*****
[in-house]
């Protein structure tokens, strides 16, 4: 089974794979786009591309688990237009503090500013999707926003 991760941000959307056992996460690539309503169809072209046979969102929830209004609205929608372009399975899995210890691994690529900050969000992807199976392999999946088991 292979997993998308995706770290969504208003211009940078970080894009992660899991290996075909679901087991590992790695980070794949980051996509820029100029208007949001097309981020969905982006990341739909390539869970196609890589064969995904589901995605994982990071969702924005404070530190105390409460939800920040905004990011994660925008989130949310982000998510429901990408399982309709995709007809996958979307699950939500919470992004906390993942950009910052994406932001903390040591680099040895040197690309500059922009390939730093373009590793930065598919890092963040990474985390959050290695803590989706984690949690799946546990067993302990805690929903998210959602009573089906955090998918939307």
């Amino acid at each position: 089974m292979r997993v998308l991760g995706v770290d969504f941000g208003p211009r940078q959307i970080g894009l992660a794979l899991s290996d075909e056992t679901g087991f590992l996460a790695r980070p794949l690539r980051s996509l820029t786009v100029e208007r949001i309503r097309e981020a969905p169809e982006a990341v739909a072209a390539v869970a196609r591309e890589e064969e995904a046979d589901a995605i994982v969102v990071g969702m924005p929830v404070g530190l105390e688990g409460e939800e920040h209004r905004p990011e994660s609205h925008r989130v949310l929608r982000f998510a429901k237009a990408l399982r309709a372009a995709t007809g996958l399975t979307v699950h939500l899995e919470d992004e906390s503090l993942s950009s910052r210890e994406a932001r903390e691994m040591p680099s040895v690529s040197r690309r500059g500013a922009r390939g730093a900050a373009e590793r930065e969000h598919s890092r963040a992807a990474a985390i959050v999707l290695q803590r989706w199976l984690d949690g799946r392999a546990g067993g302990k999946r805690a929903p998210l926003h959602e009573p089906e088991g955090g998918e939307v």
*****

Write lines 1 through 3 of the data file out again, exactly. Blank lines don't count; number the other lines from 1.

[in-house]
């Protein structure tokens, strides 16, 4: 089974794979786009591309688990237009503090500013999707926003 991760941000959307056992996460690539309503169809072209046979969102929830209004609205929608372009399975899995210890691994690529900050969000992807199976392999999946088991 292979997993998308995706770290969504208003211009940078970080894009992660899991290996075909679901087991590992790695980070794949980051996509820029100029208007949001097309981020969905982006990341739909390539869970196609890589064969995904589901995605994982990071969702924005404070530190105390409460939800920040905004990011994660925008989130949310982000998510429901990408399982309709995709007809996958979307699950939500919470992004906390993942950009910052994406932001903390040591680099040895040197690309500059922009390939730093373009590793930065598919890092963040990474985390959050290695803590989706984690949690799946546990067993302990805690929903998210959602009573089906955090998918939307």
């Amino acid at each position: 089974m292979r997993v998308l991760g995706v770290d969504f941000g208003p211009r940078q959307i970080g894009l992660a794979l899991s290996d075909e056992t679901g087991f590992l996460a790695r980070p794949l690539r980051s996509l820029t786009v100029e208007r949001i309503r097309e981020a969905p169809e982006a990341v739909a072209a390539v869970a196609r591309e890589e064969e995904a046979d589901a995605i994982v969102v990071g969702m924005p929830v404070g530190l105390e688990g409460e939800e920040h209004r905004p990011e994660s609205h925008r989130v949310l929608r982000f998510a429901k237009a990408l399982r309709a372009a995709t007809g996958l399975t979307v699950h939500l899995e919470d992004e906390s503090l993942s950009s910052r210890e994406a932001r903390e691994m040591p680099s040895v690529s040197r690309r500059g500013a922009r390939g730093a900050a373009e590793r930065e969000h598919s890092r963040a992807a990474a985390i959050v999707l290695q803590r989706w199976l984690d949690g799946r392999a546990g067993g302990k999946r805690a929903p998210l926003h959602e009573p089906e088991g955090g998918e939307v």